More Media for Tiny

It seems like everyone is interested in Tiny, and where she ended up and what it’s like to live small.¬†Recently, Tiny has been featured in a CTV National News story, and a BuzzFeed Canada story!

The CTV story weaves together clips from two separate interviews conducted by CTV Atlantic about Tiny.

The BuzzFeed Canada article covers living in Tiny, with a particular focus on the doggie elevator for the lovely Corgie, Shanti.

Matt has been fielding phone calls and emails from all across the country about building and living in Tiny Homes, and it is so exciting to see such interest. The Tiny Home movement is here to stay!

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Favourite Feature #5: The Doggie Elevator!

This may be the only Tiny Home out there right now with a doggie elevator! That’s right — a doggie elevator!

This particular feature arose out of the need to transport the clients’ Corgie from the bottom floor to the top floor, because the stairs are too steep and too hard on his back. With need, comes innovation, and so Matt innovated the idea to have a doggie elevator that moves up and down via a winch system.

As with everything in Tiny, this was completely custom made. One of the main challenges was actually finding the space where this dog-evator could drop down in between the stairs, the cupboard, and counter — all the measurements had to be precise!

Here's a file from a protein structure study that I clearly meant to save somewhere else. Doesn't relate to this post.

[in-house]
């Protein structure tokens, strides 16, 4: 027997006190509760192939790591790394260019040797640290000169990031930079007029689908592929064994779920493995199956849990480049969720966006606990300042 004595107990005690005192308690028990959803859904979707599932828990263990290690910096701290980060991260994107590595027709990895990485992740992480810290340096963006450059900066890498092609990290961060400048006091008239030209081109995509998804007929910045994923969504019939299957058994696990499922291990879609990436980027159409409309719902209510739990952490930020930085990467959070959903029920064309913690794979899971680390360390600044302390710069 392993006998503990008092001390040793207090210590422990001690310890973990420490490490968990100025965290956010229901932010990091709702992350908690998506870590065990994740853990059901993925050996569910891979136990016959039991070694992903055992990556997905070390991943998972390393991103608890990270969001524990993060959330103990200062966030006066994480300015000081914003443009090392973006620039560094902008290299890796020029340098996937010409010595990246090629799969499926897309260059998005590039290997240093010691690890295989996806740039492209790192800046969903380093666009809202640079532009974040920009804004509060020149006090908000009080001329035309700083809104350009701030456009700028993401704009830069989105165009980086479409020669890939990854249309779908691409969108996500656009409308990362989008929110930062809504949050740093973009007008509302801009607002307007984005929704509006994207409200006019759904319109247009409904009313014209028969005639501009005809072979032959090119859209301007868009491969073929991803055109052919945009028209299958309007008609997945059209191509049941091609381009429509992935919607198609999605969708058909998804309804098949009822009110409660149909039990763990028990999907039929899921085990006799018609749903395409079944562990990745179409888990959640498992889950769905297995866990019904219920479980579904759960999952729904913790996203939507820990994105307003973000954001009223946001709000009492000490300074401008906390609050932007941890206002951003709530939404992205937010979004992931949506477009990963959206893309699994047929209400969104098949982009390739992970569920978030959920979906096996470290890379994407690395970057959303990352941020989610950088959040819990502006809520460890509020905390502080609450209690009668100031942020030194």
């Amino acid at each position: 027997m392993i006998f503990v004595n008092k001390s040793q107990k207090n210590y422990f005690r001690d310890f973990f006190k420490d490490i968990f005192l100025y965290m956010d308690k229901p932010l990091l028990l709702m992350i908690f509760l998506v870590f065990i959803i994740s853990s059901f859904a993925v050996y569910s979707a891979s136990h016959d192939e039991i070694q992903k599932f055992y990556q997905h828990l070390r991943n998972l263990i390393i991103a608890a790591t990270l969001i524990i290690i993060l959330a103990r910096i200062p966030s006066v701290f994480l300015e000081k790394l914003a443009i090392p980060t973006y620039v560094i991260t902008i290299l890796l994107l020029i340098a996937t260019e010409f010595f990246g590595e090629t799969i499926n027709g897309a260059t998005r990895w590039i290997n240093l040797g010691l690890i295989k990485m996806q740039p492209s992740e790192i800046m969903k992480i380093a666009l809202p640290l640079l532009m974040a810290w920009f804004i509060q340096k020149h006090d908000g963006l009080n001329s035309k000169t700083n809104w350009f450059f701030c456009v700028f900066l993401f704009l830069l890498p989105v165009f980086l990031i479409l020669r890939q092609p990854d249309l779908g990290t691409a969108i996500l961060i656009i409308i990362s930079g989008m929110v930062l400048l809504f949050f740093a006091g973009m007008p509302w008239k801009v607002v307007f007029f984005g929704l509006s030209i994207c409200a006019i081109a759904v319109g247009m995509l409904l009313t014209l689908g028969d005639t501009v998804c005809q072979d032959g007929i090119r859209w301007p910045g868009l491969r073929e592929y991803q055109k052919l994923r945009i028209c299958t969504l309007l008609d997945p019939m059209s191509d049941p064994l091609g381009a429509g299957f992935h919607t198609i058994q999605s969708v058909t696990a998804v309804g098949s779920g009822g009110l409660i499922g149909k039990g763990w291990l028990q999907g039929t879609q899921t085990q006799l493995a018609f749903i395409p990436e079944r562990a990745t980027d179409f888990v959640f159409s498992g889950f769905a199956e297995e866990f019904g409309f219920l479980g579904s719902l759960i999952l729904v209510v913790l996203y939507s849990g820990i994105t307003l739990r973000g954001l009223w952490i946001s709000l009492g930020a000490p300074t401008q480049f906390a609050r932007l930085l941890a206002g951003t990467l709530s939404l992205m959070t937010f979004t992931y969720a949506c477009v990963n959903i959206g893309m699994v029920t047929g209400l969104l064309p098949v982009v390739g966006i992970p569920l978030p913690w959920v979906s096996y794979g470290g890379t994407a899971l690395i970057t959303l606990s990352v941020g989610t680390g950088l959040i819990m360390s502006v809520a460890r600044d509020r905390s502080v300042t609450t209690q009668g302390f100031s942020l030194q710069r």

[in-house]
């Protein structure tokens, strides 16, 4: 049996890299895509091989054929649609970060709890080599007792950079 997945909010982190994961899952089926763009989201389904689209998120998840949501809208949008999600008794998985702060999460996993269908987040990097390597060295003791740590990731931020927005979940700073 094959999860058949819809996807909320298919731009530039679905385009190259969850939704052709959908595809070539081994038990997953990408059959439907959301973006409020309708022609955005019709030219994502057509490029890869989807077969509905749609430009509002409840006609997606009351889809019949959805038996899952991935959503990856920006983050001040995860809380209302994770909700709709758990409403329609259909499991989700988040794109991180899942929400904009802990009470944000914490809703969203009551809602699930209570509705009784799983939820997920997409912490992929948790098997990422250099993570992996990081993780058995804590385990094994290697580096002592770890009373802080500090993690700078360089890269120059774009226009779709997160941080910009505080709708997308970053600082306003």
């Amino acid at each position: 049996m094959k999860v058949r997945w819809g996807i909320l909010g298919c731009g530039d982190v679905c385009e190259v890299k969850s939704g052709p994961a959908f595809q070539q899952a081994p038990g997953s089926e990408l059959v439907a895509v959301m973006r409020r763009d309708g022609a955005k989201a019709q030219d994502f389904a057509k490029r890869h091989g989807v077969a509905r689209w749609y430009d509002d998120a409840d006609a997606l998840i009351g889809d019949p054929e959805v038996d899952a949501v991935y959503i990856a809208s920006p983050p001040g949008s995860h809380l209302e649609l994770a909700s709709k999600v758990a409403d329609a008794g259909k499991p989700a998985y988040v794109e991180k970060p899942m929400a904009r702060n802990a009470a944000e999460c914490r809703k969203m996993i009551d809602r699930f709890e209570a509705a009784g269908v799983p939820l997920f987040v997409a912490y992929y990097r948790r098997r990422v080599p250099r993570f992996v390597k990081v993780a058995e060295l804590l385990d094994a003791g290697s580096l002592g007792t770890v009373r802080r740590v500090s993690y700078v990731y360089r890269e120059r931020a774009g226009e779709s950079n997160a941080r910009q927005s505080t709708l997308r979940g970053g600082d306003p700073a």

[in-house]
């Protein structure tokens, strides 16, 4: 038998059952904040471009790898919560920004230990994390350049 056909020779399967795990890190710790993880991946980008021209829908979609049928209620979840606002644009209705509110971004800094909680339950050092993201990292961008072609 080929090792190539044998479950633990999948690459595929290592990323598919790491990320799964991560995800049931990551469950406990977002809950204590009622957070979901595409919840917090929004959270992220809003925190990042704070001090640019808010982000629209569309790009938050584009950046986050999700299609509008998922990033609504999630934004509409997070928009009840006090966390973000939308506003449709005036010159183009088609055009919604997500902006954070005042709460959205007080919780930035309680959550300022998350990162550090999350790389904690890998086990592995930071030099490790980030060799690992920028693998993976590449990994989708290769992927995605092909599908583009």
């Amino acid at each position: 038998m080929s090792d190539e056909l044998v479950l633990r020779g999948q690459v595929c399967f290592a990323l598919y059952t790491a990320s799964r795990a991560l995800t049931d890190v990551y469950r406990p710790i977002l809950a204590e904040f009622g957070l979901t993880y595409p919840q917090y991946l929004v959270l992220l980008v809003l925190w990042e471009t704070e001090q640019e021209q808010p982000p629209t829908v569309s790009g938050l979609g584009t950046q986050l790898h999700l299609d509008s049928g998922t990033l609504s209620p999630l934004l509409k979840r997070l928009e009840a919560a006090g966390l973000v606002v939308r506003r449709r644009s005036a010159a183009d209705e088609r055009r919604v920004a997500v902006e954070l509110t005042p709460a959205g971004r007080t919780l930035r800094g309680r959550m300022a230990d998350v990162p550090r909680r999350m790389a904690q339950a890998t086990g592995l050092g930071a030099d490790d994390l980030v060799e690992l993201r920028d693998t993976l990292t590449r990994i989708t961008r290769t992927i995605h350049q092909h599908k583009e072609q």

The end result is a one-of-a-kind Tiny Home feature, that has the Corgie and his owners happy at the outcome! And as you can see, it has the smallest Howling Dog Construction crew member excited to try it out!

 

Going Live (Almost) & Keeping Warm

We are learning that when you build a Tiny Home, things take longer than expected. Working in a small space means that you have to slow down and take great care with every action and decision.

The electrical work was no different and, as with everything else, took longer than we all expected. One of the main reasons for the extra time was the sheer amount of planning that went into the electrical layout. Matt was lucky enough to work with Brandon Nielsen from Flux Electrical in Cape Breton, who understood the importance of getting it right the first time, and minimizing the number of holes drilled in the structure in order to run the wire.

Overall, the wiring process went very well. It seems like a lot of wire for a Tiny House, but every circuit has its purpose.¬†We also had to run some 12 volt circuits to support the winch for the dog elevator (everyone’s favourite feature), and for the on-demand water heater control.

Next steps with electrical: once the house is finished, the final lights, receptacles, and switches will go in, and then Tiny will be ready to be hooked to a power source!

Once the wiring was done, it was time to insulate the inside. Once again, we used spray foam for its high R Value and air sealing abilities, as well as to provide further structural stability. Before EcoHome Insulation could spray though, all the Douglas Fir had to be covered up to avoid getting foam on it. It was challenging for the installers at times, because there were a lot of small spaces to fill, which are difficult to fill evenly. But the results are great, and all this work should help to keep Tiny nice and cozy.